Al-Qaeda urges help for Syrian rebels
AL-Qaeda's chief has called on Muslims from other countries to support rebels in Syria seeking to overthrow President Bashar al-Assad, saying they cannot depend on the West for help.
Ayman al-Zawahri, in a videotaped statement released late yesterday, asked Muslims in Iraq, Jordan, Lebanon and Turkey to join the uprising against Assad's "pernicious, cancerous regime". All four states border Syria.
A senior Iraqi security official also told the Associated Press that intelligence over the past four months has revealed a flow of al-Qaeda-linked fighters from the northern Iraqi city of Mosul into Syria.
The comments by both the Iraqi official and al-Zawahri came a day after two suicide car bombers struck security compounds in Aleppo, a Syrian city that had been relatively peaceful throughout the country's 11-month-uprising.
Though there was no claim of responsibility, suicide bombings are a hallmark of al-Qaeda.
"Don't depend on the West and Turkey, which had deals, mutual understanding and sharing with this regime for decades and only began to abandon it after they saw it faltering," he said. "Instead, depend on Allah alone and then on your sacrifices, resistance and steadfastness."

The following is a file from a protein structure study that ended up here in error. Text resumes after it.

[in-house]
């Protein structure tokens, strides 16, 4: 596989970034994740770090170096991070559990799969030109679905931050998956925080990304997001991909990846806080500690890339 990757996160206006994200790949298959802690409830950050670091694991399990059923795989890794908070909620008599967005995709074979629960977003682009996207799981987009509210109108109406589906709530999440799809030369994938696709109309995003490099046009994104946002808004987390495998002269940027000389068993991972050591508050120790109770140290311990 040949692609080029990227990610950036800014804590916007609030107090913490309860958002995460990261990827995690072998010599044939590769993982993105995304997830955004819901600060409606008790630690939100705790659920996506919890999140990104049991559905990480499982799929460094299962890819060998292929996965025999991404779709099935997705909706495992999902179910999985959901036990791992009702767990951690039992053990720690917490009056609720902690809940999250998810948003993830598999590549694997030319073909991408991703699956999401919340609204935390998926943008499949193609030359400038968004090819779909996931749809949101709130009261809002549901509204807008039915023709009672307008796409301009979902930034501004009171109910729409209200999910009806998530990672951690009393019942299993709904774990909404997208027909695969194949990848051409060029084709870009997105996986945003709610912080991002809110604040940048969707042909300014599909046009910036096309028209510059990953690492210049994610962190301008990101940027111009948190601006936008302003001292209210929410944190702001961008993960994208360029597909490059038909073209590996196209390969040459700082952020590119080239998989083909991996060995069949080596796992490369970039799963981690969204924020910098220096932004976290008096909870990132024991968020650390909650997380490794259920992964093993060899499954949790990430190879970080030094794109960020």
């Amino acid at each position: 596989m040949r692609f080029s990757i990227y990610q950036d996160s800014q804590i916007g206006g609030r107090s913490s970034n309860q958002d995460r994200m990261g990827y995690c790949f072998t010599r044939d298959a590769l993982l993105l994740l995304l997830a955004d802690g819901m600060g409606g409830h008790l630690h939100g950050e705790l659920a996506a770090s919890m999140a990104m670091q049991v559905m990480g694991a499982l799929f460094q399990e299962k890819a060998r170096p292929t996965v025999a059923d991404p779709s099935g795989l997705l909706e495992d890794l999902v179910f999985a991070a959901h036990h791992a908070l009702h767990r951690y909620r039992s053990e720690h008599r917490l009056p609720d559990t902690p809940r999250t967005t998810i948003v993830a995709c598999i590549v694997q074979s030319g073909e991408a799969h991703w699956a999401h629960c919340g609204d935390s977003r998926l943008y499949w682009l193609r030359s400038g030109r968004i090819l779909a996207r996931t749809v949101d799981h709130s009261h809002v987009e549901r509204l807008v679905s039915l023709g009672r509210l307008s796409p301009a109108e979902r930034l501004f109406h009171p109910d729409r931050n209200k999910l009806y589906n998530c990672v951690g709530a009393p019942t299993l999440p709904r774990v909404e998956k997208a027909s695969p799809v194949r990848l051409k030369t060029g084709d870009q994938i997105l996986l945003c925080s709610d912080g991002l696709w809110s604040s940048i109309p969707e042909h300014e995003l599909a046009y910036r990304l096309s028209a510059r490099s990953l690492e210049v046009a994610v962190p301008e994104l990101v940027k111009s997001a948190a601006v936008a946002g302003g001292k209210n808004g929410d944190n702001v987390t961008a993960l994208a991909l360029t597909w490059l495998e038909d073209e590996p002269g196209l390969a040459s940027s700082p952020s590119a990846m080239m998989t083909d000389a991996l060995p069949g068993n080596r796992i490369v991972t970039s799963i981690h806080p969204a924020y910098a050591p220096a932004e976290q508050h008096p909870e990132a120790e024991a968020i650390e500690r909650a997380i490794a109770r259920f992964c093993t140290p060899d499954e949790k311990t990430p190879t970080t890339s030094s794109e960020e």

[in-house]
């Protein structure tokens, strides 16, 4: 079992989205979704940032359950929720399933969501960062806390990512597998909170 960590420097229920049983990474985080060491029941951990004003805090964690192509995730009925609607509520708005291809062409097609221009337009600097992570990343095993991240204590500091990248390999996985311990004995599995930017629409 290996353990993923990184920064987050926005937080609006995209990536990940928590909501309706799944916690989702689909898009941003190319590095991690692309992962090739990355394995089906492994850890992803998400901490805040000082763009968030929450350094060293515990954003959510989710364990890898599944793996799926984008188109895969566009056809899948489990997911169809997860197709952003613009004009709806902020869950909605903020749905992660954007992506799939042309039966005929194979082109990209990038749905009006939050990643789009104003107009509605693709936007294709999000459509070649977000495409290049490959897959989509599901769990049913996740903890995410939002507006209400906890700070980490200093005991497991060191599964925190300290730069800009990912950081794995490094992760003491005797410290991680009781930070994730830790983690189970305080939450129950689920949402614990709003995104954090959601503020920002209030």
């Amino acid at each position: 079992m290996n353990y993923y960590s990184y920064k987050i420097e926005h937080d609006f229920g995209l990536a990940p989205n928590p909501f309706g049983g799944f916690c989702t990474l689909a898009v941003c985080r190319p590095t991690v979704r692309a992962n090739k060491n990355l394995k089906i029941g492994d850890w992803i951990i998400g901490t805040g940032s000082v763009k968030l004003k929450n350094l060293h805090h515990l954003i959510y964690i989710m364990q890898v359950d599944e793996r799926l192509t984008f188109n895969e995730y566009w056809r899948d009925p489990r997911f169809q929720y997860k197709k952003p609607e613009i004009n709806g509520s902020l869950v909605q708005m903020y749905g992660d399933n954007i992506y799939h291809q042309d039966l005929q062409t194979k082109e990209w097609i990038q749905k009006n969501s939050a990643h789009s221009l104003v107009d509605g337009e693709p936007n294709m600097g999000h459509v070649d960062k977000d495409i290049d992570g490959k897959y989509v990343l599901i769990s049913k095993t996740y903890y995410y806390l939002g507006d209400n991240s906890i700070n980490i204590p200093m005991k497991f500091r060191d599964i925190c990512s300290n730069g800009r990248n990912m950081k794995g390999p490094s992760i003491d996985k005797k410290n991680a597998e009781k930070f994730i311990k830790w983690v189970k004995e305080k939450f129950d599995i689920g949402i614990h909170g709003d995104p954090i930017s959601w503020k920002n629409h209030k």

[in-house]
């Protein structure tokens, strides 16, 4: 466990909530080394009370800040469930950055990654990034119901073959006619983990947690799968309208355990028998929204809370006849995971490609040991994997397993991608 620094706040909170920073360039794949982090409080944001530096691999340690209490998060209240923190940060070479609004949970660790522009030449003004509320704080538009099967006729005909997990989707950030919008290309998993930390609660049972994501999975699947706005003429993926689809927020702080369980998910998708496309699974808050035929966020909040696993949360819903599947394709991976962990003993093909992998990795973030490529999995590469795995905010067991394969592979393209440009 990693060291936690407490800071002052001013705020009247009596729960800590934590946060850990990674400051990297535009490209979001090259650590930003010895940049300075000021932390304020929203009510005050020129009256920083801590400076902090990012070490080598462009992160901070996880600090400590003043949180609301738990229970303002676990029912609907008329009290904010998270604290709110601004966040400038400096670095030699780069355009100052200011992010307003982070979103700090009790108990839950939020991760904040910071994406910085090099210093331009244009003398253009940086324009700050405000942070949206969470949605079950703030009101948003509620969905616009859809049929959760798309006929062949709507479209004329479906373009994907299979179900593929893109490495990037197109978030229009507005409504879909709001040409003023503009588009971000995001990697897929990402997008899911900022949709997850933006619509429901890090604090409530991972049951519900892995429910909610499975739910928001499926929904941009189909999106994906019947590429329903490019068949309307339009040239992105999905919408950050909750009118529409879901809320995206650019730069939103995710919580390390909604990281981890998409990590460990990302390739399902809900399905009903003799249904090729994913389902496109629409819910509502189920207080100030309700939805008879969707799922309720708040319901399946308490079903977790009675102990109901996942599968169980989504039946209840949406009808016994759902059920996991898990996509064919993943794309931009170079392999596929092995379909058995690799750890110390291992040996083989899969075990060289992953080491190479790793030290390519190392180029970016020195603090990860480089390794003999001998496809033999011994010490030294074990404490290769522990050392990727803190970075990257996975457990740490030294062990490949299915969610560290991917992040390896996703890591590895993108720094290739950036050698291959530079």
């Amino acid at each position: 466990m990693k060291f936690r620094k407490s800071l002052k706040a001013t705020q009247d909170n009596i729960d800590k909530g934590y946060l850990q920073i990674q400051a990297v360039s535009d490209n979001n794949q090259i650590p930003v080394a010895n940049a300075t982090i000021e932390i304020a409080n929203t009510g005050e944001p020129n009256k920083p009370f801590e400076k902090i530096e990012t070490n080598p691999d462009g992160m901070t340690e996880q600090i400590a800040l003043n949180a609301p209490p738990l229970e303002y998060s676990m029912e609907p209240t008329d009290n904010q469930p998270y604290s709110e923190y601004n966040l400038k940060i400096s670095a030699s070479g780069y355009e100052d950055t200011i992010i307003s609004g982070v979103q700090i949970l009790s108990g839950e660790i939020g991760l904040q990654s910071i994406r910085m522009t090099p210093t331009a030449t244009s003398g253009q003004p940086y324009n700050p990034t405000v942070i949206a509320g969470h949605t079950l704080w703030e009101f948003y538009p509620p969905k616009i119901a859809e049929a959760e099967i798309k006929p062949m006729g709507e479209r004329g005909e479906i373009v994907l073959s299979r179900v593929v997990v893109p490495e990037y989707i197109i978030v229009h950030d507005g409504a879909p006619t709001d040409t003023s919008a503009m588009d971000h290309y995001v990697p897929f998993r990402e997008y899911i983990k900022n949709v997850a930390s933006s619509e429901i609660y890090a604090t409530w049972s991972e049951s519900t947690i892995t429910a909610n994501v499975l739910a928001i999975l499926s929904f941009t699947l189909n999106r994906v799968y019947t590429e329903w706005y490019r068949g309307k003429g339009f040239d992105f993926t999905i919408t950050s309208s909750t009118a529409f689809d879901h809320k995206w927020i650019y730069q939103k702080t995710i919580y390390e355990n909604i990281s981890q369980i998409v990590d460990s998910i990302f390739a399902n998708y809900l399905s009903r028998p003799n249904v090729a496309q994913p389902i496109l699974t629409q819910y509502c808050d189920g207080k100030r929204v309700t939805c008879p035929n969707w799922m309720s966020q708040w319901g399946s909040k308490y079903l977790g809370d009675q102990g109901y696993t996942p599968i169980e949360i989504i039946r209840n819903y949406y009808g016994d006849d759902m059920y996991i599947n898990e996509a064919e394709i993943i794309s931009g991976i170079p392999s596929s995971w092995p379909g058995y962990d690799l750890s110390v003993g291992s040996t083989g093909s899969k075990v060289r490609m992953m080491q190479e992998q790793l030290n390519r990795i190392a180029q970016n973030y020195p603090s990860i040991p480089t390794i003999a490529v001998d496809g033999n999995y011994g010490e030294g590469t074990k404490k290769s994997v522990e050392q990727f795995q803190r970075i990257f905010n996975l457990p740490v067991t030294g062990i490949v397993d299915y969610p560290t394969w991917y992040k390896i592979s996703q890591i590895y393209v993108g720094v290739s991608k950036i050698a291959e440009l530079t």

He urged Syrians to oppose help from the Arab League and "its corrupt agent governments".
The Arab League has put forth a plan to try to end violence in Syria but it suspended an observers mission to the country after the regime flouted its agreement to the terms of the plan.
Hours later, a Sunni sheik in Iraq's northern Kurdish region said a group of clerics in the area is calling for a Muslim jihad, or holy war, against Assad's regime.
"Jihad is the duty of every Muslim against the Assad regime," said Sheik Abdul-Rahman Abdul-Karim Barzanji, describing the edict issued by the Union of the Scholars of Islam in Kurdistan. "Any support from any Muslim or country is forbidden."
"Jihad" is literally translated as "holy war" but Islam dictates also interpret it as supporting fighters with money or other support - and not necessary fighting.